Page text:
Having a firm date has put a spring in my step. Over the past few weeks I have been getting things together but always had the nagging doubt in the back of my mind but now it is all official, I can push on and finish getting ready. I have been uploading all my CD's onto my iTunes which I have been meaning to do for years and loading movies and audio books onto my laptop. I am part way through a degree in Electrical Engineering so have plenty of homework to catch up on should I get really bored, but hopefully the world cup will keep me from that.
Sounds good Mark, apart from your teeth :( I had not been to the dentists for over 10 years before I had the checkup before my 2 SCTs and was amazed that she said all is ok but you will need some work once you get the all clear.
I only got the go ahead by my team September last year (23 months post). I did procrastinate for a few months but I did go in January and two crowns and two fillings later its all done. But I did say to the dentist I would rather do my 2 SCTs again before sitting on her chair..... but she was great.
I would agree that the people I have talked with face to face who are going through or have been through the process and have been left with mental scars are those who could not control the battle between the ears.
As long as you have a variation of things to keep your mind ticking over and that will not allow the 'what ifs' to linger you will do good.... but homework!!!! good luck with that ;)..... got are those days.
Good luck Mark but don't be too ambitious with that degree. I had a lot of unfinished projects that were too mentally taxing to concentrate on. I have caught up a bit now though.
I am only taking it with me incase I get really bored but hopefully a decent England run in the World Cup will take care of that. It does raise an issue that I will need to consider though as a large part of my course is completed at home on a weekend or evening. This was ok but since my diagnosis, my priorities have completely changed and now I don’t know if I want to give up my spare time to do it. My boss is already aware of this and has said he supports any decision I make. I am pretty well qualified at the moment and the thought of giving up all the time I could spend with my children for a qualification I don’t really need is not on my priority list. I might change my mind after but for now I don’t think I will go back to it, is that being negative, I don’t know.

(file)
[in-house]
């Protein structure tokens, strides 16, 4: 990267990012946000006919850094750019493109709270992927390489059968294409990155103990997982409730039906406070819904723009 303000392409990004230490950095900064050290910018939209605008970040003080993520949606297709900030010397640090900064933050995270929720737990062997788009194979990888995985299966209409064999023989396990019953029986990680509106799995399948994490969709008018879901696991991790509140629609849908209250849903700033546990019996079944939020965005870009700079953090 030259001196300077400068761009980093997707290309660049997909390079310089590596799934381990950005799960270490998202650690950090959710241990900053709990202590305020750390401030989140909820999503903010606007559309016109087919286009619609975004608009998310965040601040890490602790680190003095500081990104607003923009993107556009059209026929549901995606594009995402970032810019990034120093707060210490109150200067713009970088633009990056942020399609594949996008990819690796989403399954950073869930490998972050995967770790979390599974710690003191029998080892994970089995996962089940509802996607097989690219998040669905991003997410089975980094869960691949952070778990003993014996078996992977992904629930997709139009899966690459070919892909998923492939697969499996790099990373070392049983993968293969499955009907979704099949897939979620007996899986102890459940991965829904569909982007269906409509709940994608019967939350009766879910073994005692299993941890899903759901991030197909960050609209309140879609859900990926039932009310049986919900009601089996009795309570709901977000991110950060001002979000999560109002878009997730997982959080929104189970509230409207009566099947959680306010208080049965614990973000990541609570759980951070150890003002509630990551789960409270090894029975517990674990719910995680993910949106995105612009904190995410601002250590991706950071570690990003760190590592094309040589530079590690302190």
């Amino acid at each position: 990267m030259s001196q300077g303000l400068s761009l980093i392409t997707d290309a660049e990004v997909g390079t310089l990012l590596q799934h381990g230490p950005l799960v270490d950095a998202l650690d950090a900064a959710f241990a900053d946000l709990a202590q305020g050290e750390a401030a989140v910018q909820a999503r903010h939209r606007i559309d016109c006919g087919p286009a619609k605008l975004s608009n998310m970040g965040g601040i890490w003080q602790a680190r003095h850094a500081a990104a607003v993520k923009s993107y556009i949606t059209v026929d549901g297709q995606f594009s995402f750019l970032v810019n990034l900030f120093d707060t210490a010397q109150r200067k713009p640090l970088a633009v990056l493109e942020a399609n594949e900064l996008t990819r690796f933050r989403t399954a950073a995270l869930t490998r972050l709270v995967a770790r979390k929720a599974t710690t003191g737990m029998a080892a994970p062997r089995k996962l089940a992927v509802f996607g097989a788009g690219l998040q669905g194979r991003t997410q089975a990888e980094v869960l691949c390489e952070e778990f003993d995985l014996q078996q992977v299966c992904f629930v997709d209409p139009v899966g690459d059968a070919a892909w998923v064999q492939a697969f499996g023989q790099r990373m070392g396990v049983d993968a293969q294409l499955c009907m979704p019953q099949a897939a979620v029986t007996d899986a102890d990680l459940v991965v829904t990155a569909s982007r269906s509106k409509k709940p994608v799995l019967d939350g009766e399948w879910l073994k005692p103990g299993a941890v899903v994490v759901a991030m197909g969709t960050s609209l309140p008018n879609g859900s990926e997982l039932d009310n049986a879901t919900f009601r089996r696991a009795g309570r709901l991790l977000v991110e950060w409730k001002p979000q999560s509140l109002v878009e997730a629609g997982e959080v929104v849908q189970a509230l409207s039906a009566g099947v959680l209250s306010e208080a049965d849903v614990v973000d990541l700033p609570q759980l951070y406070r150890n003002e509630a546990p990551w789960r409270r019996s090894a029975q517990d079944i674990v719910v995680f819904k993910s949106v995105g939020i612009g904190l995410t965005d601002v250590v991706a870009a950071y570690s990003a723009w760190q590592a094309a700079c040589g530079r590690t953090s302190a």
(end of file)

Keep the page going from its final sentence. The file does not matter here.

Mike, I’m not a dentist fan but mine was very accommodating moving people around to suit the dates my consultant gave for my dental work to be done. I know I needed mine doing but was going to wait until after I was cured with my first chemo regime but that didn’t work out to plan.
Can you agree a break time with an option to restart your course later? By default these things sometimes have to be completed within a specified time from the start but if the college knows the reason they should be flexible. That would clear your mind instead of constantly juggling and feeling guilty for which ever thing you aren't doing. Juggling too many balls can lead to dropping all of them. I'd say postpone what you can and leave space in your head for what is most important.
I did half of a history degree because the college reorganised and the course content changed. I enjoyed what I'd studied but didn't want to continue on the new terms.
I'm with the others, concentration is hard when you're in hospital (they keep interrupting you with all sorts of stuff, blood tests, measurements, doctors rounds, whatever!) and the chemo does add.e your brain cells a bit too. So don't guarantee on tough mental work being that possible.
Tough having that dental trip, poor you! But at least it's done. Hate the dentist, but I do go regularly. Mine has just retired so I will have to get used to a different lady.
I expect your date is creeping up all too fast now.....
Hi Mark. Great news! I wouldn't worry too much about being bored. You'll be fairly occupied with the task of getting well. I spent most of my time sleeping or throwing up. Didn't read any of the books I brought an fell asleep every time I started a movie.
I'll be thinking about you and hoping for a speedy recovery!
If you have any questions about Macmillan, or would like to talk to someone about cancer, we have a team of experts
who can help.
© Macmillan Cancer Support, registered charity in England and Wales (261017), Scotland (SC039907) and the Isle of Man
(604). Also operating in Northern Ireland. A company limited by guarantee, registered in England and Wales company
number 2400969. Isle of Man company number 4694F. Registered office: 89 Albert Embankment, London SE1 7UQ. VAT no: